Mark Clement: Hi! I'm Mark Clement, Licensed Contractor and Tool Expert, here today to show you how to cope various moldings using the Dremel tool. What I'm going to talk about right now is coping basics.
Now, as a frame of reference, it's actually easier to explain coping by showing you first what it isn't and where it's not used. Where you don't use it is an outside corner, which is this. An outside corner is always mitered. Two faces of the molding cut usually at a 45, fit together like that. No problem, pretty basic! However, on inside corners, which this is, people often apply the same principle and they miter the inside corners.
The two faces of the molding fit together like that. However, that works nicely here in the shop. But, in the reality of a house where the floor could be lumpy, there could be imperfections in the dry wall behind. This corner actually is very difficult to get tight on a project, especially when you nail. The nails force the molding to the wall, obviously, but in so doing, often open this joint up, either in the top or in the bottom or both.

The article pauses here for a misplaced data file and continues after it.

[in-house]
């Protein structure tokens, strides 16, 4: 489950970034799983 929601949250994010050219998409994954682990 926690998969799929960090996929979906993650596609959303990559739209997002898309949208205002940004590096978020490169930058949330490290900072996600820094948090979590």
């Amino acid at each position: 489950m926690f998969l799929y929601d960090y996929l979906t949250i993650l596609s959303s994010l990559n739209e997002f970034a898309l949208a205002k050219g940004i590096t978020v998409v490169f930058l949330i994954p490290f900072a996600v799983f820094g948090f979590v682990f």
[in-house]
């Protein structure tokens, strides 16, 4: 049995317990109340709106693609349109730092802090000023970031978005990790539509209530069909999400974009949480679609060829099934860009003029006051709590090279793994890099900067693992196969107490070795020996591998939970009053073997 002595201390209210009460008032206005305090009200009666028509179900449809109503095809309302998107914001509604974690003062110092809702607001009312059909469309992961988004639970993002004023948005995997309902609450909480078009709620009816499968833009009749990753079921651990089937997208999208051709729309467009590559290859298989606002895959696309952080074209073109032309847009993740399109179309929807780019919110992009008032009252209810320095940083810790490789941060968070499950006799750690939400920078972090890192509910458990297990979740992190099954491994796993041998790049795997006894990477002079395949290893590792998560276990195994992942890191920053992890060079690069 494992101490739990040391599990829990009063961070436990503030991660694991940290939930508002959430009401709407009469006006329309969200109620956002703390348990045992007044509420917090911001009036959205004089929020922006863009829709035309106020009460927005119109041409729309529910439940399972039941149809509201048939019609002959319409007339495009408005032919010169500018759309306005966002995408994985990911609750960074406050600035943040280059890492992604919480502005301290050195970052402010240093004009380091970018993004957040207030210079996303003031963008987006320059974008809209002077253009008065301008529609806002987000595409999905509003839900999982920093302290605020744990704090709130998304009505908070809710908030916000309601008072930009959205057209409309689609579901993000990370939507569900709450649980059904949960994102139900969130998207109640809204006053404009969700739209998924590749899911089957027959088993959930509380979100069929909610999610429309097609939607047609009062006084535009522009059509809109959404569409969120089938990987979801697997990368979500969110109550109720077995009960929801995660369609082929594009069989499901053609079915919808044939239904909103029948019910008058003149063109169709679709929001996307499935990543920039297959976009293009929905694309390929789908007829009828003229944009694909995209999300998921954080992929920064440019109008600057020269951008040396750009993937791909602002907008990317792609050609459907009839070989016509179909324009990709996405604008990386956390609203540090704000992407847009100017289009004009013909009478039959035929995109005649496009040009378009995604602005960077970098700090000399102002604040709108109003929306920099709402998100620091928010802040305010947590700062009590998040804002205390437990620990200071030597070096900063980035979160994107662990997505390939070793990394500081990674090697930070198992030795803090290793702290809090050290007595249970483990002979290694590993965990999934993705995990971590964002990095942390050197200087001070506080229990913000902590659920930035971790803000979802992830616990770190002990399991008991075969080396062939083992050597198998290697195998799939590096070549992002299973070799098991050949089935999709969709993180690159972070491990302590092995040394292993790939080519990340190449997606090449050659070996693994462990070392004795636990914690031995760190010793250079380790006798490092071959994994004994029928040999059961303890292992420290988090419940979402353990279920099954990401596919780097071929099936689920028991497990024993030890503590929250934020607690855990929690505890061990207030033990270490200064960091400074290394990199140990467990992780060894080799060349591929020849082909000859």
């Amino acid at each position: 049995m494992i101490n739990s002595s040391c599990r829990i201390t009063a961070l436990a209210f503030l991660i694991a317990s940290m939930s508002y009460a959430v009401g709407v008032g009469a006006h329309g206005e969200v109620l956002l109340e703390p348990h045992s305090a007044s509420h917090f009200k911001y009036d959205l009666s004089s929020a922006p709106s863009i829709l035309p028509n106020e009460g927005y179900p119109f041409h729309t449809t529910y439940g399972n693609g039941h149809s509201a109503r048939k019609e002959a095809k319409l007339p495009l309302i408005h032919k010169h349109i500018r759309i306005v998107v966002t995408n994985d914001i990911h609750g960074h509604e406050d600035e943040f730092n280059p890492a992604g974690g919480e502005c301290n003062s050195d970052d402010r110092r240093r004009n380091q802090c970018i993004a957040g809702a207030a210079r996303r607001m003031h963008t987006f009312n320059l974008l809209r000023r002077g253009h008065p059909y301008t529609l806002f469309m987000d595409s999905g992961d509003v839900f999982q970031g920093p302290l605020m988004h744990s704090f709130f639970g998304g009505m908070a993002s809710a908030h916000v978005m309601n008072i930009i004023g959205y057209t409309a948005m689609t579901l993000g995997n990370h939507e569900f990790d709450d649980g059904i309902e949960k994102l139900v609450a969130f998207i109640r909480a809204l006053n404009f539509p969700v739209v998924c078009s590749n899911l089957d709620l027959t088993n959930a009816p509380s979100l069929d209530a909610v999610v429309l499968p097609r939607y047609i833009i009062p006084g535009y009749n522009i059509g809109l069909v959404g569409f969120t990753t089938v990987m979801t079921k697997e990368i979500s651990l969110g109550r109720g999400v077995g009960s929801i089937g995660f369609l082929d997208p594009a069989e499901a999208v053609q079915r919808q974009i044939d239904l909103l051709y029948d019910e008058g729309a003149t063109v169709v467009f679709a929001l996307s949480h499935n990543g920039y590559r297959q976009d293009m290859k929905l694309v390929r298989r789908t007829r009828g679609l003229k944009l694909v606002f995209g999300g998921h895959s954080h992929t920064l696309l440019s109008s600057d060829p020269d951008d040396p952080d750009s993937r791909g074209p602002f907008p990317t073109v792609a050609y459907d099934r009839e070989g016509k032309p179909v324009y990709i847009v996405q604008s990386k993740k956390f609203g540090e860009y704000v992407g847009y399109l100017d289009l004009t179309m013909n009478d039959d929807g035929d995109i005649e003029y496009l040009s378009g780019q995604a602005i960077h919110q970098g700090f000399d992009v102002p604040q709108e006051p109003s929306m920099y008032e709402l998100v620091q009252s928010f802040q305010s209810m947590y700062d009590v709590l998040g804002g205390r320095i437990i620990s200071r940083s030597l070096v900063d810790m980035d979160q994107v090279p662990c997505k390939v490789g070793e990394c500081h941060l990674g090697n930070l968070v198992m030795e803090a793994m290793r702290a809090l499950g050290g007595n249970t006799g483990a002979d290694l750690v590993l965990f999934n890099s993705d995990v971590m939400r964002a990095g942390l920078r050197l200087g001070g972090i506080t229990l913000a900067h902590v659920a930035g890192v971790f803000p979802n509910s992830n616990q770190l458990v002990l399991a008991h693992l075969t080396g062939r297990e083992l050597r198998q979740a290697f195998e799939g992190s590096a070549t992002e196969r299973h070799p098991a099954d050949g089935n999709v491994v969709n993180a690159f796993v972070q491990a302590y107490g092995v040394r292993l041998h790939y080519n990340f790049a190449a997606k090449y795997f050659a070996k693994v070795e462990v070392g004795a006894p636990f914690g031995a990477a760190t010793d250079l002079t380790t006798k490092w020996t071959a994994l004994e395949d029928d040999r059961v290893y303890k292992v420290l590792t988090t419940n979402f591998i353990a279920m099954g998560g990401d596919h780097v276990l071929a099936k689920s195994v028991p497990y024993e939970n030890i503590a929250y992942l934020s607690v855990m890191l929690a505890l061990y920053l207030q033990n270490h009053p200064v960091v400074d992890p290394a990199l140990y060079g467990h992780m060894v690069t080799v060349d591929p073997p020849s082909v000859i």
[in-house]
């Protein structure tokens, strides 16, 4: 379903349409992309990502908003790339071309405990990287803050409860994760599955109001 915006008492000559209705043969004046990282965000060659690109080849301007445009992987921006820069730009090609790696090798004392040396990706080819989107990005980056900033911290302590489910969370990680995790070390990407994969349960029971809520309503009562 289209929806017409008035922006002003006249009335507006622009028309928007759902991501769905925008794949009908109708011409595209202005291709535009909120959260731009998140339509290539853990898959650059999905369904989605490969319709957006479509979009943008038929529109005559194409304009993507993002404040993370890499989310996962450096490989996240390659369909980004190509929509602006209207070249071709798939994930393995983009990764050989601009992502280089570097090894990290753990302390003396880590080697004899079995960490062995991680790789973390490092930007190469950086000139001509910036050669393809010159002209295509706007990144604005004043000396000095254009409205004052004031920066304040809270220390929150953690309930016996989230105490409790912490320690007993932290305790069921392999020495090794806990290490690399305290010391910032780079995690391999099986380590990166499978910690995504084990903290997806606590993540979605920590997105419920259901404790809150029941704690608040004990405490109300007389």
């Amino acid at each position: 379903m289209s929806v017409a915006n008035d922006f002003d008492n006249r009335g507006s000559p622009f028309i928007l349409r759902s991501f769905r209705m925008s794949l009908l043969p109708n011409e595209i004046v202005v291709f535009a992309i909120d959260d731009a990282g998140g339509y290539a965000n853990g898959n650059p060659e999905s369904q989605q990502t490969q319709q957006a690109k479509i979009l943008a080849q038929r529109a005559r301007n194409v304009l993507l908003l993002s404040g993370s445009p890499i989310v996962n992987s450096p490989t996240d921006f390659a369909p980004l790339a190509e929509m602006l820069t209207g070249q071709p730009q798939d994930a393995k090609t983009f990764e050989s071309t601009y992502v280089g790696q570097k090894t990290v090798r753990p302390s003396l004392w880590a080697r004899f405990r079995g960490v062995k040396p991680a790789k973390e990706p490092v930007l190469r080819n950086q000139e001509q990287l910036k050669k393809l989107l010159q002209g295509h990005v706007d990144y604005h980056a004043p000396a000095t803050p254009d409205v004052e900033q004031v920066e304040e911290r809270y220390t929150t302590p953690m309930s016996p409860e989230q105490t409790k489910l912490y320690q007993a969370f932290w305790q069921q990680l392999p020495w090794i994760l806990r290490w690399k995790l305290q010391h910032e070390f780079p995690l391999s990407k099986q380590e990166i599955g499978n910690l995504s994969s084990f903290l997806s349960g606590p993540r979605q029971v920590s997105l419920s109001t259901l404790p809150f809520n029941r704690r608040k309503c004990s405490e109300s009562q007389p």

So, it's tricky to get right in real-life applications. That's where coping comes in. Now, coping can only be done on an inside corner. The good news is, most corners are inside corners. The secret of coping and why it's so good is this: a coped joint removes one of the faces that a miter joint has, leaving you with a sharp, leading edge that enables you to make both pieces of molding fit in the real world where stuff isn't square and perfect.
The secret here is that piece A actually lays over piece B, like this. So, when temperature fluctuations make the molding want to move around, you can cut this joint so that it stays very, very tight. Once you get the hang of it, it's actually easier and faster to install.
So, those are some coping basics. Up next, I'm going to show you how to cope baseboard molding.